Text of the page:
Like many prospective freshmen, I was first introduced to Denny Hall during a tour of the University of Washington. My tour guide captioned it the oldest building on campus. Since then, I’ve come to know Denny Hall rather well, though I’m not sure I’ll ever make sense of its seemingly nonsensical layout. Recently, it seems I may have come across an explanation for the building’s current arrangement.
Designed by Charles W. Saunders, Denny Hall was originally constructed in1895, at which time it was designated the Administration Building. At the end of the 19th century, it was large enough to serve the university’s full student body as well as the faculty. It housed classrooms, a library, and a large amphitheater situated in the back of the building. However, decades down the line would see the UW student body increased significantly. Strapped for space and anticipating even more growth in the future, the UW looked to Denny Hall (so renamed in 1910) as an affordable opportunity. Plans for a renovation budget were approved in 1954, and again in 1974. Below are plans for the second floor dated 1894 and 1956 respectively. Notice that the auditorium has been converted into classrooms by 1956.
Though endeared to some for its enduring history, Denny’s primary appeal was its foundation. The interior could be reworked for less than it would have taken to build a comparably sturdy though considerably newer structure elsewhere; meanwhile the exterior would remain for the most part unchanged, the legacy of the UW’s earlier architectural and historical achievements.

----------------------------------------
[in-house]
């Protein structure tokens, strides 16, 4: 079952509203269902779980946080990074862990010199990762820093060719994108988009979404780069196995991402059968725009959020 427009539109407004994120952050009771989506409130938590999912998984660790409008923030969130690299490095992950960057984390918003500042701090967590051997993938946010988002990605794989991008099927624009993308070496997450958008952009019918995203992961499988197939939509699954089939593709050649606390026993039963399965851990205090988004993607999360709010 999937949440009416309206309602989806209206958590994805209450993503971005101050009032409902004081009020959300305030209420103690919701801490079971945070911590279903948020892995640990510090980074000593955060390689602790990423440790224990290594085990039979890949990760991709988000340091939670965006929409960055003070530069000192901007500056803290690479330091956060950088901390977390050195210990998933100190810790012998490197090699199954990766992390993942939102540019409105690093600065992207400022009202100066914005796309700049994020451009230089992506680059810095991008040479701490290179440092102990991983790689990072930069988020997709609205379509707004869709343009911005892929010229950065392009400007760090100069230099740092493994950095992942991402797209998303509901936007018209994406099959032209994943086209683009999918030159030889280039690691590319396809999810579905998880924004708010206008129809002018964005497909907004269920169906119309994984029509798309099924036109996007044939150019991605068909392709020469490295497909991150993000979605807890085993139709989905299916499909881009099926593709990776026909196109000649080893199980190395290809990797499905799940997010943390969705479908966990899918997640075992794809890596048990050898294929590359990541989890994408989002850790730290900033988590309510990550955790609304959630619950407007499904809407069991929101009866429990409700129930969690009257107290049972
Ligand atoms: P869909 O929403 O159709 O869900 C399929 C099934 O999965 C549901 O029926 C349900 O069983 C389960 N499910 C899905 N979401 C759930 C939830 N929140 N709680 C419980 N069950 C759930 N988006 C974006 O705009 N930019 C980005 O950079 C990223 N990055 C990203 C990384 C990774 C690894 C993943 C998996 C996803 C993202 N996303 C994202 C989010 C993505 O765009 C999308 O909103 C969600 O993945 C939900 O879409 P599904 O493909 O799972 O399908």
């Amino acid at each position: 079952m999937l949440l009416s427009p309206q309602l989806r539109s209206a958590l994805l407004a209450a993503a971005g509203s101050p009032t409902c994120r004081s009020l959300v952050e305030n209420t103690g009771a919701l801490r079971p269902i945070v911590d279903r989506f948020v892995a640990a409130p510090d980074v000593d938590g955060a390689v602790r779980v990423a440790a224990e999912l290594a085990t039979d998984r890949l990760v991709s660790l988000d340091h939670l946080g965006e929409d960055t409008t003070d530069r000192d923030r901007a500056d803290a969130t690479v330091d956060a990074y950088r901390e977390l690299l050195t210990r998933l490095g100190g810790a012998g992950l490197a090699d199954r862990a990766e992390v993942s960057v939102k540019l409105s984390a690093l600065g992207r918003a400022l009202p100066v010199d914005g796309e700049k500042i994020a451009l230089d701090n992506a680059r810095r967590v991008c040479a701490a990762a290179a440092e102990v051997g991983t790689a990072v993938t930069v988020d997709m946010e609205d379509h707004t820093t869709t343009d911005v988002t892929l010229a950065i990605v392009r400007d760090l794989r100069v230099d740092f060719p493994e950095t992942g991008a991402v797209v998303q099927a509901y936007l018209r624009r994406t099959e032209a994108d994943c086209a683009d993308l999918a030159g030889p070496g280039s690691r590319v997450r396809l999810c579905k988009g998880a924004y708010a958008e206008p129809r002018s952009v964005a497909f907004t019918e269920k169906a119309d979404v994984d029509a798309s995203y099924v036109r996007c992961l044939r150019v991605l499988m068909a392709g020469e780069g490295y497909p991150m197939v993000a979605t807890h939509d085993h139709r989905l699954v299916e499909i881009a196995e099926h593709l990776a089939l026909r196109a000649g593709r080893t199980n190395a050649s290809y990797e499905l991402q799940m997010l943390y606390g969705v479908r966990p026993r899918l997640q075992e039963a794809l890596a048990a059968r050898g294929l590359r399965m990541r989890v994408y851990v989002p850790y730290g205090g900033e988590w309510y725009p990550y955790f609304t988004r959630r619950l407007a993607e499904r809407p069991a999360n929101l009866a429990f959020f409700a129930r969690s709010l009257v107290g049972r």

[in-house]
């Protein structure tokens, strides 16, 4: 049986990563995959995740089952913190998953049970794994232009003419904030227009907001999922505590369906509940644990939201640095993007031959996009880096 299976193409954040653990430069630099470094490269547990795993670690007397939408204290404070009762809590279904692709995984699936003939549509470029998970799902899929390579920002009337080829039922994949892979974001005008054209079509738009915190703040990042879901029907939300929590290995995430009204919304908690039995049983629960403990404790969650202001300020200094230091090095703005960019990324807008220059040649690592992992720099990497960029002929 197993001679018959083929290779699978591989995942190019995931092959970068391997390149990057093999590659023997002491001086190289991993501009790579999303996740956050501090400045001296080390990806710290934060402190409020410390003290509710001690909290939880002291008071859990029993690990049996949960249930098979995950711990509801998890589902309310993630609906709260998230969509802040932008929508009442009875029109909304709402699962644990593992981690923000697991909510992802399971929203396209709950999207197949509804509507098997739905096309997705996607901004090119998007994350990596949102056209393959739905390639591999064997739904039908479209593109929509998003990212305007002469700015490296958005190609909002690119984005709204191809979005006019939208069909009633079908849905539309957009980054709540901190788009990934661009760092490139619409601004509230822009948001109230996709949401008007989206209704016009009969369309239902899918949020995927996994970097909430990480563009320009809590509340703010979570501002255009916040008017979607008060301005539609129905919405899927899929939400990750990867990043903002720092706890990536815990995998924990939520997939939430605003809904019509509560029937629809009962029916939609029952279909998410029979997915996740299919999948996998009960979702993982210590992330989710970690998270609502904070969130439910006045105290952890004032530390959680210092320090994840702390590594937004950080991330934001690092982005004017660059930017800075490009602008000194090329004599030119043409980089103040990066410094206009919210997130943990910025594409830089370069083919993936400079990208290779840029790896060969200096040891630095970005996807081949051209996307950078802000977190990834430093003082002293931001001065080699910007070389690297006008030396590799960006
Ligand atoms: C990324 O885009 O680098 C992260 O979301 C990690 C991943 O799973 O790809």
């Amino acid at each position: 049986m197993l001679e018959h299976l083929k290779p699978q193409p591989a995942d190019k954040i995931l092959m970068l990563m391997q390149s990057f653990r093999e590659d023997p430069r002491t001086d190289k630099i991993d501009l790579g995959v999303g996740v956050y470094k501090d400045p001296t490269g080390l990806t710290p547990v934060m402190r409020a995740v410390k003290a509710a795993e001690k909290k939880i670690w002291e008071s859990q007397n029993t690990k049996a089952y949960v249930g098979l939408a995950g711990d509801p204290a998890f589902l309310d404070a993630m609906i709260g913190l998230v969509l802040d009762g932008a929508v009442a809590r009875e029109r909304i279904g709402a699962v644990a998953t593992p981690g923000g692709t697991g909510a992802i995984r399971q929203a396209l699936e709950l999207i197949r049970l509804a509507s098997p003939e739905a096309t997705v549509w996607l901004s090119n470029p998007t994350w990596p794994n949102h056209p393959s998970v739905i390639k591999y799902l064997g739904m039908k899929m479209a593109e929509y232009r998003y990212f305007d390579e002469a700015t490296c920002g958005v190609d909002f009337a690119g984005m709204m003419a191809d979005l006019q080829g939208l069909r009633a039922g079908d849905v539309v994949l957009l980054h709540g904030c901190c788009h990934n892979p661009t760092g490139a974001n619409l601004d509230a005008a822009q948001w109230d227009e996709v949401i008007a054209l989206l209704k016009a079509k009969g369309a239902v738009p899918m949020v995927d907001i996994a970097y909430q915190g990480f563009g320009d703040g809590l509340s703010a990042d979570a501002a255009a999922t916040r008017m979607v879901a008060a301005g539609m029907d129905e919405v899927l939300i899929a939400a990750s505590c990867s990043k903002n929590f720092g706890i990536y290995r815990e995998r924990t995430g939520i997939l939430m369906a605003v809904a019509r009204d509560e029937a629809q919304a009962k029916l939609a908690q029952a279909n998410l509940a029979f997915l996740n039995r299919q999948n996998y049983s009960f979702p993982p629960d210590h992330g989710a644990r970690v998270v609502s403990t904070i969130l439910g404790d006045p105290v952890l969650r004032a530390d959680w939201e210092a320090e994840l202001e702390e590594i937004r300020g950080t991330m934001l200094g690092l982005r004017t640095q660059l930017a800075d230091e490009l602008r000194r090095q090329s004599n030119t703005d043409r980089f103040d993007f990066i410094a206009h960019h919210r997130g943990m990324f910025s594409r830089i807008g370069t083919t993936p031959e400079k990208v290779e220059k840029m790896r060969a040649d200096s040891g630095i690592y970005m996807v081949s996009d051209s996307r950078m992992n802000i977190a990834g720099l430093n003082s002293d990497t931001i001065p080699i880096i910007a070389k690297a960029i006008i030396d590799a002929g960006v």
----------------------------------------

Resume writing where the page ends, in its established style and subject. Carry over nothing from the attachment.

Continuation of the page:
Denny Hall has undergone numerous other changes since its establishment, including remodeling for the Anthropology Department. Even today it’s slated for renovation in the near future, at which time the Anthropology Department will be moved to Condon Hall. Even so, Denny Hall stands as a sort of palimpsest. Every so often its internal workings are metaphorically erased and rewritten. The only traces of past structures appear to be the twists, turns, and chronological disorder that characterize its halls and rooms. In this way, Denny encompasses remembrance and progress all in one—the adaptation of old materials to accommodate new needs.
Fig. 1. “$1,400,000 Renovation of Denny Hall Set.” (1954). The Seattle Times 35. http://infoweb.newsbank.com.offcampus.lib.washington.edu/iw-search/we/HistArchive/?p_product=EANX&p_theme=ahnp&p_nbid=K54B58YSMTQzMDQ1Mjg4Ny41OTc5MTE6MToxMzoxMjguOTUuMTA0LjY2&p_action=doc&s_lastnonissuequeryname=10&d_viewref=search&p_queryname=10&p_docnum=1&p_docref=v2:127D718D1E33F961@EANX-12B7340296A3F623@2434777-12B72FEFD85B78B1@33-12B74C64E3F57990@
Fig. 2. Saunders, Charles W. Second Floor Plan. 1894, Architectural drawing. Available from: Campus Engineering Facilities Records, https://fsweb1.u.washington.edu/docsearch/sql/facrecframes.asp?build_id=54534756245B4B5D9FD29E690D21401F&build_name=DENNY%20HALL&build_num=001
Fig. 3. Baar, Granger & Thomas Baar. Second Floor Plan. 1956, Architectural drawing. Available from: Campus Engineering Facilities Records, https://fsweb1.u.washington.edu/docsearch/sql/facrecframes.asp?build_id=54534756245B4B5D9FD29E690D21401F&build_name=DENNY%20HALL&build_num=001
Fig. 4. 1904 Campus Day showing students on Denny Hall steps, University of Washington. 1904, Photograph image. Available from: University of Washington Libraries Digital Collections, http://digitalcollections.lib.washington.edu/cdm/singleitem/collection/uwcampus/id/852/rec/2